Work has begun for our first assignment, with meetings and code-sprints lasting from the early evenings all the way through the night.
Our first few meetings this week were spent brainstorming for ideas as well as planning out the project. There were many important decisions we had to make — decisions that would greatly impact our project and how we would approach it.
As of now, our team has decided to go ahead with Django. The interesting thing about this decision is the fact that all of us has never ever done any development on any Python frameworks before. A few of the team has experience with Ruby on Rails, and others with PHP and NodeJS — but just not with Python. We came to this decision as we wanted to learn something new, and thought Django would be a good framework to learn.
Another decision we made as a team was to completely separate our front-end and back-end implementation. We made that decision to cater for future extensions, so should we decide to come up with a native app in future, we can build on the RESTful APIs that the server exposes.
Because of the nature of our project, we wanted a single-page webapp. Hence we chose to use AngularJS as our front-end framework.
We had three options — no UI framework (style everything from ground-up), Bootstrap or Foundation. We thought that having a base to start off with was a good idea, especially since we wanted to build a mobile-first responsive webapp. Both Bootstrap and Foundation provides a grid to work with, and both has all the basic components styled. While Bootstrap is good because it does a large part of the design for you, the trade-off is the loss in customisability. I realised that however much you try to customise a site built with Bootstrap, the “Bootstrap look” somehow remains with your product at the end. As such, we decided to go with Foundation for the UI framework.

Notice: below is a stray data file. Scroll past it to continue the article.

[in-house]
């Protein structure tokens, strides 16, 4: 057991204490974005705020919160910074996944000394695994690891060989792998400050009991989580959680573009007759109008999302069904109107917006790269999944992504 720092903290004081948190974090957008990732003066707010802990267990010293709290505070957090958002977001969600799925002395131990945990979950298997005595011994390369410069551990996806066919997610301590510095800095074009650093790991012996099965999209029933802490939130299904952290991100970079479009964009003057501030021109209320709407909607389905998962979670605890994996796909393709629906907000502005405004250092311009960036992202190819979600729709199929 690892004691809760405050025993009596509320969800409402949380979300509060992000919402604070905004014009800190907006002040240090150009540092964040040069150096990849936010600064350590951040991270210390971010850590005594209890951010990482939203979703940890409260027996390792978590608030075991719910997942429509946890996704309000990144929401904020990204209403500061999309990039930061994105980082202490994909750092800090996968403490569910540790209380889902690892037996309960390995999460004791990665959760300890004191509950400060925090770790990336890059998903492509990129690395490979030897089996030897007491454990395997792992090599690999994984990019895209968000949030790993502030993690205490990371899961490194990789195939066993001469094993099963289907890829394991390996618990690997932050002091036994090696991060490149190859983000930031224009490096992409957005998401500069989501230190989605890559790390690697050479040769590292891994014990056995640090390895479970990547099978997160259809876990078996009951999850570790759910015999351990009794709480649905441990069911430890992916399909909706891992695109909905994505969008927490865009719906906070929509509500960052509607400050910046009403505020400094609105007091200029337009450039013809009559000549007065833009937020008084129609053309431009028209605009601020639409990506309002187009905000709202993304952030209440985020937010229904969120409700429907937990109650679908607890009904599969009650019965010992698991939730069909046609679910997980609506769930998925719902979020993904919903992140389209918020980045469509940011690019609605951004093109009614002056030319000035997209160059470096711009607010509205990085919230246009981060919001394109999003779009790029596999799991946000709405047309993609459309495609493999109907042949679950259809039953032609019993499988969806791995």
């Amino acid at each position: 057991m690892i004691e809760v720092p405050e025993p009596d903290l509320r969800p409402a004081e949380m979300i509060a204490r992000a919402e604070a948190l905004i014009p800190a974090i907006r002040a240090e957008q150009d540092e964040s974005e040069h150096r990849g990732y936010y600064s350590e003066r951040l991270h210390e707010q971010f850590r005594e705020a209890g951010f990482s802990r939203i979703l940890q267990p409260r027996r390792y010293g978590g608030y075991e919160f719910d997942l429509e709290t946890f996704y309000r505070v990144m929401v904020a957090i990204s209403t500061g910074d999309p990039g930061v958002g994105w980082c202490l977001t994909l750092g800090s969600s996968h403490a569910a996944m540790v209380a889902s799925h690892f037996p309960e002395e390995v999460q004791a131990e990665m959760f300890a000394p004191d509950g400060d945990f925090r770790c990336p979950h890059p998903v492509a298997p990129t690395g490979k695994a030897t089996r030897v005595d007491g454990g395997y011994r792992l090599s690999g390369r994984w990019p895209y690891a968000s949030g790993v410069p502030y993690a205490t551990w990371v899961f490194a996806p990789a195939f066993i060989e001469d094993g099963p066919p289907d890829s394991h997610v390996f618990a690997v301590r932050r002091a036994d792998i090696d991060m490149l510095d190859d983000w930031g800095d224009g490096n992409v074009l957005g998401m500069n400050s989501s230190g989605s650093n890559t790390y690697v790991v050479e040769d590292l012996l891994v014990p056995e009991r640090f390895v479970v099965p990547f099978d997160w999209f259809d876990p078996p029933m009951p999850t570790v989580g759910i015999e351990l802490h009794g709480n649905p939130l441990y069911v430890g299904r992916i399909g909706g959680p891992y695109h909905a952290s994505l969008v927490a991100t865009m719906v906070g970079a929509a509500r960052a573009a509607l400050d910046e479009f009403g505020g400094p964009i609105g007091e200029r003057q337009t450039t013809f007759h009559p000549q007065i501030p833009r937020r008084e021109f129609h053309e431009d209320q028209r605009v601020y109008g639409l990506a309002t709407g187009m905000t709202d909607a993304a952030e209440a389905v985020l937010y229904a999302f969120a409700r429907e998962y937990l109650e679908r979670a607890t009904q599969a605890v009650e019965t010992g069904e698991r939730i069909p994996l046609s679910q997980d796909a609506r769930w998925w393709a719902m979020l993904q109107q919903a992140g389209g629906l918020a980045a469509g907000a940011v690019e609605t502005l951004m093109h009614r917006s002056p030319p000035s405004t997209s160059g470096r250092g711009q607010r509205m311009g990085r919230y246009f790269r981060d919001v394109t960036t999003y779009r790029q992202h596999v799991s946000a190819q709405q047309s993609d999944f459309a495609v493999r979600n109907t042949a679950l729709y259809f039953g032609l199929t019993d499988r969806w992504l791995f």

My role in the team (as of now) leans more towards front-end development. As such, I haven’t really worked on any python code yet. However, working on the front-end, I have already started facing several problems.
One problem I faced was nesting views in template files. After reading through lots of documentation, I realised that AngularJS does not actually support nested views out-of-the-box. However, they had a new project (ui-router) what would do just that. After reading some documentations (and lots of Stack Overflow answers), and many more hours of trying, I finally got nested views working properly!
Another challenge surfaced when some of my project-mates tried to clone the repo and build the project but failed. We found out that Compass Sass was producing different results probably because we had different versions of Compass installed. As of now, we’re still in the midst of figuring out why this may be the case, and our Stack Overflow question has been quiet with no responses.